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Padania Stage 5

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Today is the day I really cracked. I donít think I recovered fully from the previous dayís efforts in the mountains and suffered for it. The profile for the last stage began with a 25km climb of around 1000m and then a descent, fortunately the climb was effectively neutralised, we didnít climb it *that* slowly, though. The descent was a little complex but mostly fast and safe apart from a very nasty looking crash from a Farnese rider (that I didnít see). We regrouped at the bottom and apart from another short climb it was flat to the finishing circuits. I am trying to figure out why I found it so difficult today, it was probably one of the easier stages in the race. Anyhow, I was dropped after only 100k, halfway round the first circuit of 3. It was disappointing to say the least. I kept riding for a while and although I was asked if I wanted to stop by the driver of the last car in the convoy I decided to continue. I passed the feed zone (just before the finish line) and saw our team car and turned in. I knew at my pace I would finish a long way behind the front of the race.

Antonio told me to continue, so I did. He drove up behind and asked me to hang on to the car. This of course is one of the tricks of the trade, although in my mind the race was very much over. I have hung on to cars in the past to catch a race up before: in the Tour Alsace in 2008 after my chain broke and also in the Tour Doon Hame this year after a puncture (for which I was disqualified from the entire race by an over zealous commissaire). It is the done thing as it simply isnít possible to catch up a race again on your own and to have your race written off by a mechanical problem isnít fair. So a blind eye is turned. In this case though it was my legs that didnít work and so even if Iíd finished I would have cheated and so couldnít really accept that I truly had finished, if you see what I mean.

Anyhow, we caught the race up again at the same place I was dropped on the previous lap and I made a vain attempt to get through the convoy. But my legs were like jelly and my head long gone, so I went backwards again. This time I stopped for real, around 35km from finishing. I tore my frame number off and gave it to the final car. I had abandoned. Had I continued from that point I would have probably made the time cut (not sure if there even is one on the last stage anyway) but my team didnít want to hang around and wait. In any case this was about trying to finish in the bunch, not miles off the back, anyone can do that. This isnít a triathlon or cyclo sportive, after all.

I am too tired to be disappointed really at the moment, it seems that itís pretty normal to not finish your first few X.1 races over here (it is apparently normal to take as much as half a season for a young green rider) but I really thought I had this one in the bag after getting through stage 4. I am covered in that deep, floppy, gelatinous fatigue that envelops you after a difficult stage race. On Tuesday I fly back home for a couple of weeks before riding the Memorial Marco Pantani on the first weekend in October. Weíre only doing one other one day race and then the season is done, they are both 1.1s. I just hope I can finish one. My team arenít really disappointed in me at all, which I personally find strange, I guess it must be true for absolutely everyone to go through this process before getting anywhere in these races. I guess I should come back home with my head held high and in perspective, although given the results I find it hard to do so. There are plenty of ifs and buts in my mind, the biggest of which being what might have happened had I not had such bad food poisoning. I think the Settimana Lombarda race was a fair bit easier than this one and I would have finished it without too much trouble. It would have been nice to ride the Tour of Britain (our team was refused entry) to see if that would be any easier or harder, my guess is it would be mostly like the Ďflatí stages I have ridden here (i.e. still pretty difficult but basically glorified motorpacing for the also rans such as myself), I certainly wouldnít enjoy riding it as much as I have enjoyed these races, of that I am sure.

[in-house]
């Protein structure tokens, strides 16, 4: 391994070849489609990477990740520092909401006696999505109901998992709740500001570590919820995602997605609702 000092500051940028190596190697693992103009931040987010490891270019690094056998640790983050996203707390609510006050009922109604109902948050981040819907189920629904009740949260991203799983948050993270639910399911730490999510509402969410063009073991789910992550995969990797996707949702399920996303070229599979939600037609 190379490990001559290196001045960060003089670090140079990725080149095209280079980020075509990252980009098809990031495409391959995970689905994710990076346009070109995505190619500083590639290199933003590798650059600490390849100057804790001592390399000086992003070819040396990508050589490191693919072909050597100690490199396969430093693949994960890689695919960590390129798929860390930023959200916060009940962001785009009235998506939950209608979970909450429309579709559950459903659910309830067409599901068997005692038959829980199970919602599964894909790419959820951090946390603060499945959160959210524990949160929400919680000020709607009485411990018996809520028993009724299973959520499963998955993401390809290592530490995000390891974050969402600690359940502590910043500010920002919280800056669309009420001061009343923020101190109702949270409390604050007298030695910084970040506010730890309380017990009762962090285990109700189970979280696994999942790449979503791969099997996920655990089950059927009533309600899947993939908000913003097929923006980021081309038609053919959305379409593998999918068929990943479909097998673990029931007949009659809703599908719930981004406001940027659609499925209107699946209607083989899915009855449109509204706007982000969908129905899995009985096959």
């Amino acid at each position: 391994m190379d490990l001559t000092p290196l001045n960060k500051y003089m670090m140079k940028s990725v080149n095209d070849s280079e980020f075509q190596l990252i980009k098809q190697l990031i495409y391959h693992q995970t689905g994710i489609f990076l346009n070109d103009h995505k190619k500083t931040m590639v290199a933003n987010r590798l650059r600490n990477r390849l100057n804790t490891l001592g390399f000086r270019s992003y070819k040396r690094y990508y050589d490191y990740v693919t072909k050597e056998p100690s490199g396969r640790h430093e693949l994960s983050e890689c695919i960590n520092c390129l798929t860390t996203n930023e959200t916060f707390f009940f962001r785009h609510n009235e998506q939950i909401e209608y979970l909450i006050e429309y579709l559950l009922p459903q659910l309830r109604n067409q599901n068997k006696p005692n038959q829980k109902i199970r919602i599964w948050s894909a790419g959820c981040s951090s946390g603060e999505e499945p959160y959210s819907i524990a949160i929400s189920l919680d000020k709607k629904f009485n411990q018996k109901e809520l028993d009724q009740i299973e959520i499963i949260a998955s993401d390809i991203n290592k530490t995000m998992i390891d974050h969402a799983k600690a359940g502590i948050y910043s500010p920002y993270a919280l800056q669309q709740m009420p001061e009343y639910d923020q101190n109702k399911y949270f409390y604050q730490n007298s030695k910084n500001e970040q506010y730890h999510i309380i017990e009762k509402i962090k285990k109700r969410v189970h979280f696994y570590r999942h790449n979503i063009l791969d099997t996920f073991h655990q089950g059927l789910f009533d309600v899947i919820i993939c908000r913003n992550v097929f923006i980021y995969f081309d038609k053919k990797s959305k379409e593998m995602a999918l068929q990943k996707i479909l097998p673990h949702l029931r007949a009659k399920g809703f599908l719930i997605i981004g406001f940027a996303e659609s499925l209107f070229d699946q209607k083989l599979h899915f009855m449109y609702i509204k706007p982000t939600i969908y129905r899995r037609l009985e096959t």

When it comes to me and cycling I am a very very slow learner and very much of the school of exceptionally hard knocks, this is just another knock, that is all.

Other things of note: there were more protests today. Riot police with shields and batons were at the start and the protesters were apparently going to try and stop the race from commencing. The organisers got us to wait in the square and they only told us at the last minute which direction we would be leaving it, so as to outsmart the protesters. It was a bit of a faff but it worked well enough. There was another protest near the top of the mountain and then again at the town at the bottom. Two people were shouting at us from the middle of the road that we were fascists. They were dealt with by an Acqua & Sapone rider with a deft couple of squirts with his drinking bottle, much to the amusement of the peloton.

Paolo Bettini was at the start of the race, and probably at the finish, too. Perhaps he had something to do with the high speed today as all of the Italians are hoping to get picked by him for the World champs in a week or so. If I were Paolo I would get everyone to ride for Modolo and Visconte.

Updated 11-09-2011 at 06:49 PM by David Mclean

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2011 - Meridiana Kamen


  1. ChrisB's Avatar
    Dave, there are immense positives you should take out of this - you finished four stages! Chin up, lad.
  2. Dog72's Avatar
    Your Italian Adventure has been a Entertaining read and I hope the experience puts you in good stead for Oct.